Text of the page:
Back to School Daze: Non-Russian Surnames Spark Racist Social Media Panic

List of “Non-Russian” First Formers in Suburban Moscow Provokes Nationalist Brouhaha
Commentators Divided on Issue of Assimilating Migrant Workers
Moskovsky Komsomolets
September 1, 2016

Publication of a list of pupils in a first form class at Kotelniki Comprehensive School No. 3, in suburban Moscow, most of whom have “non-Russian” names and surnames, has set off a row on the web.

Screenshot of facebook.com/adagamov
The photo of the list, as reproduced on facebook.com/adagamov.

The photograph quickly spread among top bloggers and various socio-political discussion groups, garnering a slew of nationalistic comments.

The children’s names, such as Habiba, Medina, Malak, Idris, Yufusjon, Muhammadyor, and Beghod (there are a total of twenty-eight children in the class) goaded users into making nationalist statements.

However, [the Twitter account] Decadent West, for example, which ironically passes off Russian realities as foreign, commented on the photograph as follows: “A school in the German city of Cologne. Thank you, Angela Merkel, for your excellent refugee policy. Cologne, Germany.”

Screenshot of "Decadent West" (Zagnivaiushchii Zapad) Twitter account entry
Screenshot of Twitter account entry on the topic by Zagnivayushchii Zapad (Decadent West)

Nor all user, however, supported the nationalist rhetoric. Thus, Mitya Aleshkovskiy, director of the website Takie Dela, wrote that “people who are outraged children of migrant workers go to school are animals and a real shame to our country and society.”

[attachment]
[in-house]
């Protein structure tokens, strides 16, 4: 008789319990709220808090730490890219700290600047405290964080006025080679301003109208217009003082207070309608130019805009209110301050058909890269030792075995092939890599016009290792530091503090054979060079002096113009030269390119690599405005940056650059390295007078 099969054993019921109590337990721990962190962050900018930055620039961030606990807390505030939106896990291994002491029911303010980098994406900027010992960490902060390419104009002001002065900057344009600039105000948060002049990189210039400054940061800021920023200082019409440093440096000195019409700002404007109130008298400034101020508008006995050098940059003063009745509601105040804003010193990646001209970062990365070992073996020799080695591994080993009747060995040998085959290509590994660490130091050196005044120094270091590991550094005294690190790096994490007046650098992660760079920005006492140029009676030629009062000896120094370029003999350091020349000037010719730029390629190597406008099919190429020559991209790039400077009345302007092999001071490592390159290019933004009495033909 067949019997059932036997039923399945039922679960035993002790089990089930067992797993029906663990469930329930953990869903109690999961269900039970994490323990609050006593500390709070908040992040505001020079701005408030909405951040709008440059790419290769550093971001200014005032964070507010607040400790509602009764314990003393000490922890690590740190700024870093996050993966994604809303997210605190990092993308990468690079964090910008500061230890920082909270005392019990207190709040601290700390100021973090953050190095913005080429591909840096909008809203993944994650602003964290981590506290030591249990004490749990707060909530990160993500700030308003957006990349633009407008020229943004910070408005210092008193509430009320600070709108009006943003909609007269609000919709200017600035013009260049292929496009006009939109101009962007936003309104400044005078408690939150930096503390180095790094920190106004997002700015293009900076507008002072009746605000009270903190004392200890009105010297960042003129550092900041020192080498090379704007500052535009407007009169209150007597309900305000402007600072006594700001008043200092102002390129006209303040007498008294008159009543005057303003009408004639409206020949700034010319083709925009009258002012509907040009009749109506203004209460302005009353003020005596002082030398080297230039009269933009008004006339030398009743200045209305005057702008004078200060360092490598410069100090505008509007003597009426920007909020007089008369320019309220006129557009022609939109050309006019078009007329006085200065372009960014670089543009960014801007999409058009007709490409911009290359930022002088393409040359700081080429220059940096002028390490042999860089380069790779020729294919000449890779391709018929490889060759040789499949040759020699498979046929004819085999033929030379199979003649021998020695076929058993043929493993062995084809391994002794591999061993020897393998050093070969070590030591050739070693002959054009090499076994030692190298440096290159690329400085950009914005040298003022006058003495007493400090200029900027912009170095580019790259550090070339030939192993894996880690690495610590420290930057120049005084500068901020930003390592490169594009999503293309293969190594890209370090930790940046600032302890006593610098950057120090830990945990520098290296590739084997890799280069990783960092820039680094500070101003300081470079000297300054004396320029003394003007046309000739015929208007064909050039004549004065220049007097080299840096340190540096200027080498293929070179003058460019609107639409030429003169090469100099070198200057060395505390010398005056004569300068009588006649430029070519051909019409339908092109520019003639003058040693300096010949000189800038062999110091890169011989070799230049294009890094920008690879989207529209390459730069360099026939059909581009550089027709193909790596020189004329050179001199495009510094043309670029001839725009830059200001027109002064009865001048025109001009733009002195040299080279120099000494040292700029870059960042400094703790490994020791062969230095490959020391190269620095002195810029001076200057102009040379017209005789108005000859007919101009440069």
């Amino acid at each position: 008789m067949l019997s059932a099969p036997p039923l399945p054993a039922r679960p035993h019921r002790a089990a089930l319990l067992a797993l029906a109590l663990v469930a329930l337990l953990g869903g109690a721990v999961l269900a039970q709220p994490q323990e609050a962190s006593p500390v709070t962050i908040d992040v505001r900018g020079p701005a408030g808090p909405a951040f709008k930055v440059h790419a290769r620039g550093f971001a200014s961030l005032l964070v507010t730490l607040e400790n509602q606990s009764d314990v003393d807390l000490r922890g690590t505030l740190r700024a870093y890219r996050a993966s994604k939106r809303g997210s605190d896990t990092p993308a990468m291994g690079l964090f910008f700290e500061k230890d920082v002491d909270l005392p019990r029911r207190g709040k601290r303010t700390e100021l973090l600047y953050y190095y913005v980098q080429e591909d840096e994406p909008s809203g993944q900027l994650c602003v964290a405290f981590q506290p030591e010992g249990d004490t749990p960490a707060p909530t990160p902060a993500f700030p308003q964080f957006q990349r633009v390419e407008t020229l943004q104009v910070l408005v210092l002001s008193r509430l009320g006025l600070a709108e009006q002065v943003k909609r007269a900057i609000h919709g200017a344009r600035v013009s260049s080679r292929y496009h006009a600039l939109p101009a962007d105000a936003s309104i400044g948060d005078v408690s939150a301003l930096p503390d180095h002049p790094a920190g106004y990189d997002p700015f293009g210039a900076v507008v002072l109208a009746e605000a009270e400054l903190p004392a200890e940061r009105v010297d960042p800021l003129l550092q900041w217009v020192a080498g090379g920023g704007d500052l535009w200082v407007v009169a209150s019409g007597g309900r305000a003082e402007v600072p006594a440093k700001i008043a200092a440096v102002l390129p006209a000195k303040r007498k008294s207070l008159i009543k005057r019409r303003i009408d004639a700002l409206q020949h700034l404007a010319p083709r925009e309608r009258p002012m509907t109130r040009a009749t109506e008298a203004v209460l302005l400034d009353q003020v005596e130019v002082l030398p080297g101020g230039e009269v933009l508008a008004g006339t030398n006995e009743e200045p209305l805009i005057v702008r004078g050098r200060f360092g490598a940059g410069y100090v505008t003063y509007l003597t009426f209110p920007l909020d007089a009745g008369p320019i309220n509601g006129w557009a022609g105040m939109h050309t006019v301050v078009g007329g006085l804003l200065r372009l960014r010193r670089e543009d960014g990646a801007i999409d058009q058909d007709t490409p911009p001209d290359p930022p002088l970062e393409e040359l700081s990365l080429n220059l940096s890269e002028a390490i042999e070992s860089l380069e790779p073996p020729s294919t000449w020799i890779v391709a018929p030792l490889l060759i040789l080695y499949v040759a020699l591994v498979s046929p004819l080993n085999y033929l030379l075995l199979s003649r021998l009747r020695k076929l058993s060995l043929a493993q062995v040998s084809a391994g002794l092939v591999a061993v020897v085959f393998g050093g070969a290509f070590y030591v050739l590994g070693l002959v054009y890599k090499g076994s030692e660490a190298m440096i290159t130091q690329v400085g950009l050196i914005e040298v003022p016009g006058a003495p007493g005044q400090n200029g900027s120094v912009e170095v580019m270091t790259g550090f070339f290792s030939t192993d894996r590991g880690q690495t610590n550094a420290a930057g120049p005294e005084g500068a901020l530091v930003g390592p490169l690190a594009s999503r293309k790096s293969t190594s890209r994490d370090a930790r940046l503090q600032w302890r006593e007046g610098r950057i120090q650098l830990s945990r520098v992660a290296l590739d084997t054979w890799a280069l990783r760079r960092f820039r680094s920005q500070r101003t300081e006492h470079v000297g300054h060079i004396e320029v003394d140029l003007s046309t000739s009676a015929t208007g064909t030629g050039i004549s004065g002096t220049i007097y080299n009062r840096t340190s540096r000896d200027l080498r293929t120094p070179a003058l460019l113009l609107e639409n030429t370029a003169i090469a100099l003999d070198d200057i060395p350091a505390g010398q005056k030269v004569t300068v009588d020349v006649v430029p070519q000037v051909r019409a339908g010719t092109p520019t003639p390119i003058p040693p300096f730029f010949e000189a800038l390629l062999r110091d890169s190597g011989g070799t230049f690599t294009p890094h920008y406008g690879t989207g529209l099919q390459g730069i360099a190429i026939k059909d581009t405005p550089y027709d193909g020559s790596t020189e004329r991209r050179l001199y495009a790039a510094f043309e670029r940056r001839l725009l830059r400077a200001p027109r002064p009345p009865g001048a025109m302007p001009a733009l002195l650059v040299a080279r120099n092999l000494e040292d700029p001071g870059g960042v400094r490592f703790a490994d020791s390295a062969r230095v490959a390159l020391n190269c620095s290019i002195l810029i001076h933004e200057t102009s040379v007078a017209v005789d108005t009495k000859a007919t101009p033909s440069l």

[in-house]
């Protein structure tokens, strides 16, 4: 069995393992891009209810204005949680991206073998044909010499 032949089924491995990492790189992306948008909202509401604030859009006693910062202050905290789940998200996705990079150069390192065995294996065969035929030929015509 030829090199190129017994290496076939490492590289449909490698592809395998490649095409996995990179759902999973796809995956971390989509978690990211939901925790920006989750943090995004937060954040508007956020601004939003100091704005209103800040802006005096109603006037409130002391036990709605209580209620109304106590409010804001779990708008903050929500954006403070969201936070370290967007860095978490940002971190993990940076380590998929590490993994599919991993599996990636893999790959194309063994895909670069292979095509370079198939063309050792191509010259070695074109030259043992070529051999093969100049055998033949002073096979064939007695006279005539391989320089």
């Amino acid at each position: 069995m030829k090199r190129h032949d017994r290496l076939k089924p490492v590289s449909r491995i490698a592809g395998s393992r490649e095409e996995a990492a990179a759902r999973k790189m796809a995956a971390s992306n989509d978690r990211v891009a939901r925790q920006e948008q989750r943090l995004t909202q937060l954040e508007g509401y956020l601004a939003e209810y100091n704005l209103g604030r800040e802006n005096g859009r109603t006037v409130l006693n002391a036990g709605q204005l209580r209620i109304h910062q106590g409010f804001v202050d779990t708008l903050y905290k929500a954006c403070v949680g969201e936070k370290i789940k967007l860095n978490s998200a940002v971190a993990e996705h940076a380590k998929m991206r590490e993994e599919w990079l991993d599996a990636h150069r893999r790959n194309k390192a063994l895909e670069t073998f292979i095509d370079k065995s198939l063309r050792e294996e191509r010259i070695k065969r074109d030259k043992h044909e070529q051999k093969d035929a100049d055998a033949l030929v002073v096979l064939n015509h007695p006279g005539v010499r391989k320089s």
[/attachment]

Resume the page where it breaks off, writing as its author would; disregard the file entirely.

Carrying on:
He reminded his readers that schooling the children of migrant workers was the best means of assimilating them and claimed that Russia was a country where fascism had emerged victorious.

This prompted users to deluge Aleshkovskiy with nationalist comments.

Commenting on the photograph as posted on blogger Rustem Adagamov’s Facebook page, other users noted that Adagamov himself did not sport a “Russian” surname.

In 2013, residents of Kotelniki wrote and distributed a letter, complaining to the president, prosecutor general, and governor of Moscow Region that their town had “turned into a ghetto of illegal migrant workers from Tajikistan, Uzbekistan, Kyrgyzstan, and other CIS countries, as well as Vietnam and China,” due to the fact it was close to the Sadovod Market.

Translated by the Russian Reader

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